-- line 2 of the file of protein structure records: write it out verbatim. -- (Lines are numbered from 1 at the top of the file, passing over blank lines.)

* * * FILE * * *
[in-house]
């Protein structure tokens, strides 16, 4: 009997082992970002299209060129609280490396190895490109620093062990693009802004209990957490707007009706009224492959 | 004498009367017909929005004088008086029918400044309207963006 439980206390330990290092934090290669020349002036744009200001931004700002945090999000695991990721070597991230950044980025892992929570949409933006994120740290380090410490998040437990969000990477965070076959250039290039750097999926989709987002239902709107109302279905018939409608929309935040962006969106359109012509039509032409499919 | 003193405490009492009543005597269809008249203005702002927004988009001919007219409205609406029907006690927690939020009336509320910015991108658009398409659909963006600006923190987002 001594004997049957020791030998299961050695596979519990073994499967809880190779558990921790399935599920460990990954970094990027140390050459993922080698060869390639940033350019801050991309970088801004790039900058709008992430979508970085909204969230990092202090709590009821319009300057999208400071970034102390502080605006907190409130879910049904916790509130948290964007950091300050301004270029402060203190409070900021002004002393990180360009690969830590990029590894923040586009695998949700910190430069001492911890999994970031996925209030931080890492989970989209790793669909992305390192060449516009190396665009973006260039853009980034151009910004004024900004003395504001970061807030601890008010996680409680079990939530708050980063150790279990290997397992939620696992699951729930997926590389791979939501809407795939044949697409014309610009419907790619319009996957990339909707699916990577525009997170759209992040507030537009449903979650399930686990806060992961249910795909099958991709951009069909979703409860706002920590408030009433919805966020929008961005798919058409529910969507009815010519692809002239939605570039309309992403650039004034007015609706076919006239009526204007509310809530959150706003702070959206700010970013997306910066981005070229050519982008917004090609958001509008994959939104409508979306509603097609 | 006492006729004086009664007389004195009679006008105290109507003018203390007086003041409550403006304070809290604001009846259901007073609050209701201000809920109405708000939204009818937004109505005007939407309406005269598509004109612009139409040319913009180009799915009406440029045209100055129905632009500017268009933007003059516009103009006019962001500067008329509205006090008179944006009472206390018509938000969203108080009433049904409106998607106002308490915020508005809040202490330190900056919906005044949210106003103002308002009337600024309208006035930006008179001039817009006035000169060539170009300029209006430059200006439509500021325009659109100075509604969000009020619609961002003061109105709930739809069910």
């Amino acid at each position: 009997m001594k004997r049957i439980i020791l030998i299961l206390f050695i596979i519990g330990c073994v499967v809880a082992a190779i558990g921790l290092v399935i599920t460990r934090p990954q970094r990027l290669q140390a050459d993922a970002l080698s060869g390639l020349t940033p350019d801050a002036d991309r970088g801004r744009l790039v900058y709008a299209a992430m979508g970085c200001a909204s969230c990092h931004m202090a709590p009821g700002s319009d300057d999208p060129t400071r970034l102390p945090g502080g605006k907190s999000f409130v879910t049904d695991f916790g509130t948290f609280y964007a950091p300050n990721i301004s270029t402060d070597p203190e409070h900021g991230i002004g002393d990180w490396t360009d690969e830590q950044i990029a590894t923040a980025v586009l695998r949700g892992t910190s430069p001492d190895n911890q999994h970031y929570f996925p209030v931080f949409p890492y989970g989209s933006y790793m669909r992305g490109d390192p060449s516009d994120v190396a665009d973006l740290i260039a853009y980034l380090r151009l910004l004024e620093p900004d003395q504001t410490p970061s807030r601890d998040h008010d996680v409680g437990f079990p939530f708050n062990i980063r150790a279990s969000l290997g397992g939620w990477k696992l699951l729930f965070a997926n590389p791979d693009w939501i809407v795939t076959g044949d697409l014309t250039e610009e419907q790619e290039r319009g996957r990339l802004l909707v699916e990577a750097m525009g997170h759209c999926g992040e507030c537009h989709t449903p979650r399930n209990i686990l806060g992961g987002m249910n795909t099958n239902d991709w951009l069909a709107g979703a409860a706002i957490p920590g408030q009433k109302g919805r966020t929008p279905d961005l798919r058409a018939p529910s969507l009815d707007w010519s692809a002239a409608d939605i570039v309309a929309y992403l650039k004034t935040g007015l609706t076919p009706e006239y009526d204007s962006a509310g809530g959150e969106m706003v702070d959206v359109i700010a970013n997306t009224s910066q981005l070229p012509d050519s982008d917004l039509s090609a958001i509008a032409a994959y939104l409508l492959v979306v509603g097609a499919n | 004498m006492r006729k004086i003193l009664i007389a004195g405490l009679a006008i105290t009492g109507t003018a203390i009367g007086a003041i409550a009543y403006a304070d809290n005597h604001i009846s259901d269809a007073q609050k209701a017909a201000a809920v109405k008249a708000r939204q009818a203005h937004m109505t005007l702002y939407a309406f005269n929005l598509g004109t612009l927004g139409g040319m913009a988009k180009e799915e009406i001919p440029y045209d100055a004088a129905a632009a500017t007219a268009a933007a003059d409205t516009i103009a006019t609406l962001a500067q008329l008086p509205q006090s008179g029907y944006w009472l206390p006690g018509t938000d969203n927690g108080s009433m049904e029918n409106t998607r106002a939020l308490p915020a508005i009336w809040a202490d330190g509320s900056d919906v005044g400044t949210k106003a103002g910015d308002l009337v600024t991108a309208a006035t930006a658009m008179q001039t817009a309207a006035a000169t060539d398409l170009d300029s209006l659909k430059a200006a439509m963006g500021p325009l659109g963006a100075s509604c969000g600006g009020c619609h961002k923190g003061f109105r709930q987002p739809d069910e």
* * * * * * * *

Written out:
């Protein structure tokens, strides 16, 4: 009997082992970002299209060129609280490396190895490109620093062990693009802004209990957490707007009706009224492959 | 004498009367017909929005004088008086029918400044309207963006 439980206390330990290092934090290669020349002036744009200001931004700002945090999000695991990721070597991230950044980025892992929570949409933006994120740290380090410490998040437990969000990477965070076959250039290039750097999926989709987002239902709107109302279905018939409608929309935040962006969106359109012509039509032409499919 | 003193405490009492009543005597269809008249203005702002927004988009001919007219409205609406029907006690927690939020009336509320910015991108658009398409659909963006600006923190987002 001594004997049957020791030998299961050695596979519990073994499967809880190779558990921790399935599920460990990954970094990027140390050459993922080698060869390639940033350019801050991309970088801004790039900058709008992430979508970085909204969230990092202090709590009821319009300057999208400071970034102390502080605006907190409130879910049904916790509130948290964007950091300050301004270029402060203190409070900021002004002393990180360009690969830590990029590894923040586009695998949700910190430069001492911890999994970031996925209030931080890492989970989209790793669909992305390192060449516009190396665009973006260039853009980034151009910004004024900004003395504001970061807030601890008010996680409680079990939530708050980063150790279990290997397992939620696992699951729930997926590389791979939501809407795939044949697409014309610009419907790619319009996957990339909707699916990577525009997170759209992040507030537009449903979650399930686990806060992961249910795909099958991709951009069909979703409860706002920590408030009433919805966020929008961005798919058409529910969507009815010519692809002239939605570039309309992403650039004034007015609706076919006239009526204007509310809530959150706003702070959206700010970013997306910066981005070229050519982008917004090609958001509008994959939104409508979306509603097609 | 006492006729004086009664007389004195009679006008105290109507003018203390007086003041409550403006304070809290604001009846259901007073609050209701201000809920109405708000939204009818937004109505005007939407309406005269598509004109612009139409040319913009180009799915009406440029045209100055129905632009500017268009933007003059516009103009006019962001500067008329509205006090008179944006009472206390018509938000969203108080009433049904409106998607106002308490915020508005809040202490330190900056919906005044949210106003103002308002009337600024309208006035930006008179001039817009006035000169060539170009300029209006430059200006439509500021325009659109100075509604969000009020619609961002003061109105709930739809069910």